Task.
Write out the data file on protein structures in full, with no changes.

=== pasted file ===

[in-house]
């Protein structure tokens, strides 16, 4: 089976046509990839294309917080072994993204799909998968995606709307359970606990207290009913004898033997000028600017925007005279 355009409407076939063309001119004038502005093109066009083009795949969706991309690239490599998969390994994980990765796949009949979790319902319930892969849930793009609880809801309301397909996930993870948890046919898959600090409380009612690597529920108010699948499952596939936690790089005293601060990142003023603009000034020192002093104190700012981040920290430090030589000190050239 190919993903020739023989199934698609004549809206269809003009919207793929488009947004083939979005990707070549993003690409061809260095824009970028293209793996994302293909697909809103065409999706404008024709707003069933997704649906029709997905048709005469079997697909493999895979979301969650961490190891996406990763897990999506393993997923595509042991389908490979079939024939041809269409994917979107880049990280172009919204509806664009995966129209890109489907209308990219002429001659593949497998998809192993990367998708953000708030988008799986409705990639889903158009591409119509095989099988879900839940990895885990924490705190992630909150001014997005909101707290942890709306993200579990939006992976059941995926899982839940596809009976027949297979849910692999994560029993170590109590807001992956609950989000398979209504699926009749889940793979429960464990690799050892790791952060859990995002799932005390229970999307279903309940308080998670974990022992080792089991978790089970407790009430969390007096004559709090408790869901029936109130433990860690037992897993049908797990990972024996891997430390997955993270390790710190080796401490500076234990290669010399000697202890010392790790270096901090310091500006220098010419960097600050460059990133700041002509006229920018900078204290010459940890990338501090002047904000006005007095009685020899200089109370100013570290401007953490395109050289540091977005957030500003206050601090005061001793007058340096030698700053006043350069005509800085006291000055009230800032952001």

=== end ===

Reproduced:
[in-house]
């Protein structure tokens, strides 16, 4: 089976046509990839294309917080072994993204799909998968995606709307359970606990207290009913004898033997000028600017925007005279 355009409407076939063309001119004038502005093109066009083009795949969706991309690239490599998969390994994980990765796949009949979790319902319930892969849930793009609880809801309301397909996930993870948890046919898959600090409380009612690597529920108010699948499952596939936690790089005293601060990142003023603009000034020192002093104190700012981040920290430090030589000190050239 190919993903020739023989199934698609004549809206269809003009919207793929488009947004083939979005990707070549993003690409061809260095824009970028293209793996994302293909697909809103065409999706404008024709707003069933997704649906029709997905048709005469079997697909493999895979979301969650961490190891996406990763897990999506393993997923595509042991389908490979079939024939041809269409994917979107880049990280172009919204509806664009995966129209890109489907209308990219002429001659593949497998998809192993990367998708953000708030988008799986409705990639889903158009591409119509095989099988879900839940990895885990924490705190992630909150001014997005909101707290942890709306993200579990939006992976059941995926899982839940596809009976027949297979849910692999994560029993170590109590807001992956609950989000398979209504699926009749889940793979429960464990690799050892790791952060859990995002799932005390229970999307279903309940308080998670974990022992080792089991978790089970407790009430969390007096004559709090408790869901029936109130433990860690037992897993049908797990990972024996891997430390997955993270390790710190080796401490500076234990290669010399000697202890010392790790270096901090310091500006220098010419960097600050460059990133700041002509006229920018900078204290010459940890990338501090002047904000006005007095009685020899200089109370100013570290401007953490395109050289540091977005957030500003206050601090005061001793007058340096030698700053006043350069005509800085006291000055009230800032952001």